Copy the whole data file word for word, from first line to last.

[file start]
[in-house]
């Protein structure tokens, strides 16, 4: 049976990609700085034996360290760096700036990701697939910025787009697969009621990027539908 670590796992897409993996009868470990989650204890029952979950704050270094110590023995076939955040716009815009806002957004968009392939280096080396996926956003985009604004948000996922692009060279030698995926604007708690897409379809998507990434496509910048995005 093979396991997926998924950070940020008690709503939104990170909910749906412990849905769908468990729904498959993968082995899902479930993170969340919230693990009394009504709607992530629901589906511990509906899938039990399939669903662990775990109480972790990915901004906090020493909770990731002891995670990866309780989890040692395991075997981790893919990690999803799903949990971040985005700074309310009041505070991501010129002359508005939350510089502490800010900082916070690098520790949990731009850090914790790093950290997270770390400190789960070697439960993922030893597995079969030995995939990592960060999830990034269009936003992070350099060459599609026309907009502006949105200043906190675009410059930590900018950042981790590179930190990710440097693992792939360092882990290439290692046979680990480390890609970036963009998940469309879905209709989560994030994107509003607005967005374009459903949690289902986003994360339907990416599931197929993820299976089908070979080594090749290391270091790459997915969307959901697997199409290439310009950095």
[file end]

[in-house]
């Protein structure tokens, strides 16, 4: 049976990609700085034996360290760096700036990701697939910025787009697969009621990027539908 670590796992897409993996009868470990989650204890029952979950704050270094110590023995076939955040716009815009806002957004968009392939280096080396996926956003985009604004948000996922692009060279030698995926604007708690897409379809998507990434496509910048995005 093979396991997926998924950070940020008690709503939104990170909910749906412990849905769908468990729904498959993968082995899902479930993170969340919230693990009394009504709607992530629901589906511990509906899938039990399939669903662990775990109480972790990915901004906090020493909770990731002891995670990866309780989890040692395991075997981790893919990690999803799903949990971040985005700074309310009041505070991501010129002359508005939350510089502490800010900082916070690098520790949990731009850090914790790093950290997270770390400190789960070697439960993922030893597995079969030995995939990592960060999830990034269009936003992070350099060459599609026309907009502006949105200043906190675009410059930590900018950042981790590179930190990710440097693992792939360092882990290439290692046979680990480390890609970036963009998940469309879905209709989560994030994107509003607005967005374009459903949690289902986003994360339907990416599931197929993820299976089908070979080594090749290391270091790459997915969307959901697997199409290439310009950095």